Immediately on the heels of a fantastic Parkway Classic 10-Miler I dove head-first into another fantastic race weekend, this time involving some of my favorite Internet weirdos!
Saturday, April 29th, was the North Face Endurance Challenge 50K and 50 Miler (and a marathon, but we didn’t know anyone running it, so who cares?), which Angie, Steve, Abby, and Chris were all participating in, and which Vanessa, Bob, Ken, Sara, and I were all spectating/cheering for. And then Sunday, April 29th, was the inaugural National Women’s Half-Marathon, which Liz, Sara, and I were all running, and everyone else was spectating! So much moral support to fit into two days ❤
To kick things off, I met up with Angie for lunch on Friday afternoon when she came into town to pick up her and Steve’s packets for the 50 Milers. The fact that we’d just seen in each other in Raleigh only three weeks earlier didn’t slow down the talking. It also gave us a chance to strategize for the next day, when I was planning on jumping in to pace her for the last of three loops that she’d be running on the section of the course that was accessible to spectators and pacers. Let’s be honest: I was more nervous about the 7 miles I’d be running than she was about all 50! I’m so inexperienced on trails, and obviously didn’t want to do anything horribly wrong as a pacer that could negatively impact her race. But this was kind of a perfect first pacing opportunity, because Angie can run 50 miles in her sleep at this point, and was basically letting me tag along for my own fun and not because she actually needed the assistance.
On Saturday morning, I woke up bright and early, picked up my rental car (car-free life is great most of the time, except for when you need to get out to the middle of nowhere for races!), and drove across town to pick up Sara from the friend’s house where she’d been staying earlier that week. We then hit the road out to Great Falls, VA, about 45 minutes outside DC. We got to the aid station area and met up with Ken, Vanessa, and Bob just in time to see Angie come through for the first time (Mile 15ish). We’d just missed Steve, but we’d see him again after each of the three loops they ran around Great Falls park. It was great to see Bob and Vanessa and Ken, since it had been a long time since I’d hung out with any of them! After Angie went through, we moved closer to the aid station and set up our chairs and picnic blanket to mark our spot for the rest of the afternoon. This is the central hub of the race, and we’d see the 50K runners come through on their way in and again on their way out after a single loop, and we’d see the 50 Mile runners a bunch of times as they completed three loops: at miles 15, 22, 29, and 36 before they set back out on the 14-mile trek to the Start/Finish at a different park. It was a lot of fun to hang out in the park with my fellow spectators, chit-chatting about all manner of things and cheering for all of the runners coming through the aid station.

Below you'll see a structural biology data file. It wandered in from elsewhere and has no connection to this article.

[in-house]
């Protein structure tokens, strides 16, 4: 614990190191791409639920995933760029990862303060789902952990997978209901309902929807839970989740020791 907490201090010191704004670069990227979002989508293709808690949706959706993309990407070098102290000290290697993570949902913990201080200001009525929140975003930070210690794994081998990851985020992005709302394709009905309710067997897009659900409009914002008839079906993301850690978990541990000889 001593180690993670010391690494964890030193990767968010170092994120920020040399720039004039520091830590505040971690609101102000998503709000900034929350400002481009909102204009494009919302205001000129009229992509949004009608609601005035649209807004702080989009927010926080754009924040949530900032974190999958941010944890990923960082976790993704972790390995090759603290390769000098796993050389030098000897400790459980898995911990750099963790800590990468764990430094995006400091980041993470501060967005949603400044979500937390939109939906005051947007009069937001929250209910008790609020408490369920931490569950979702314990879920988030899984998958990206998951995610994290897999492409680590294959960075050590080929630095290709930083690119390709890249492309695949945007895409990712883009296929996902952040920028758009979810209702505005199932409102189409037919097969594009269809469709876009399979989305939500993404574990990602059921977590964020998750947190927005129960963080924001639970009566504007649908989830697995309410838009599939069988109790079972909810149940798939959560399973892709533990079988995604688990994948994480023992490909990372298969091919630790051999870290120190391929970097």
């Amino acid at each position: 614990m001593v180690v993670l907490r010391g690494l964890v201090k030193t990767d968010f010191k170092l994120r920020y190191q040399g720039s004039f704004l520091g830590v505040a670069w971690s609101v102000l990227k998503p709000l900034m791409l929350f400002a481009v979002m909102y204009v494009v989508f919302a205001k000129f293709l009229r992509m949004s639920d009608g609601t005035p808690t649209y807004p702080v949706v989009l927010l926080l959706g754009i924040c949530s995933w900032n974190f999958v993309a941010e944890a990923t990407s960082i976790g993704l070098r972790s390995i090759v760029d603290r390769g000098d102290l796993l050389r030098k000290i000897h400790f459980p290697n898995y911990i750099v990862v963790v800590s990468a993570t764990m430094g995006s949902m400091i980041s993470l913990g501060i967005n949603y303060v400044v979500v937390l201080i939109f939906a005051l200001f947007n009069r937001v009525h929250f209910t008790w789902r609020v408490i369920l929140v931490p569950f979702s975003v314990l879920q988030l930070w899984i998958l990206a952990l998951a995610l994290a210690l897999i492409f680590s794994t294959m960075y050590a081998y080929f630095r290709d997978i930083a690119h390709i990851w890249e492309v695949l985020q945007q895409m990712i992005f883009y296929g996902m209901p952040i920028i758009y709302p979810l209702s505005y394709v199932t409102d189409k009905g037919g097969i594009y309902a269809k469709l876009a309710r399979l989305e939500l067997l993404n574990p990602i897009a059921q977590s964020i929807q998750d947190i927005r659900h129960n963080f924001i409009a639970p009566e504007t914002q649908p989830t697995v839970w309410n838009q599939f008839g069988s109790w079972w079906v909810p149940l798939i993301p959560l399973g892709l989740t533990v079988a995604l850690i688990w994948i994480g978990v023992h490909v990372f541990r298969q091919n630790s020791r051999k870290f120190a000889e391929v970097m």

At 11:45am, Angie came in from her second loop and picked me up to run her third and final loop. By this point it was hot (75*) and sunny, but Angie looked as strong and steady as ever. We set out onto the trail after she’d replenished some fluids, and met up with another runner that she’d been running with for most of the day. Rachel was doing her first 50 Miler that day, and had been wisely taking in all of the advice Angie was doling out! The three of us ran together for most of those 7 miles, and chatted on and off as we navigated the technical terrain of the park. I was having SO MUCH FUN running and power-hiking in the woods and soaking up the dramatic change of scenery from my usual road and bike path routes. It was a gorgeous day to be out in the woods, the technical course was an awesome challenge for me, and the volunteers were so helpful and perky at all of the check points and aid stations. Plus I was running with a totally badass ultra veteran who makes this stuff look easy.
All too soon for me (though probably not for Angie given how much farther she’d run by then!) we came back into the main aid station and heard the cheers of our friends.
Angie took off for the last 14 miles, and we packed up our picnic stuff and headed back to our cars to drive over to the finish area and wait for our runners. Abby and Chris had already finished by the time we got to the beer garden, and they met up with us shortly after we got ourselves settled at a table. There was more chatting, with beer this time, and watching the tired, muddy, happy runners come through the finish chute. Sara and I were able to stay and see Steve finish, and then we had to drive back into the city to meet up with the final member of our weekend crew: Liz!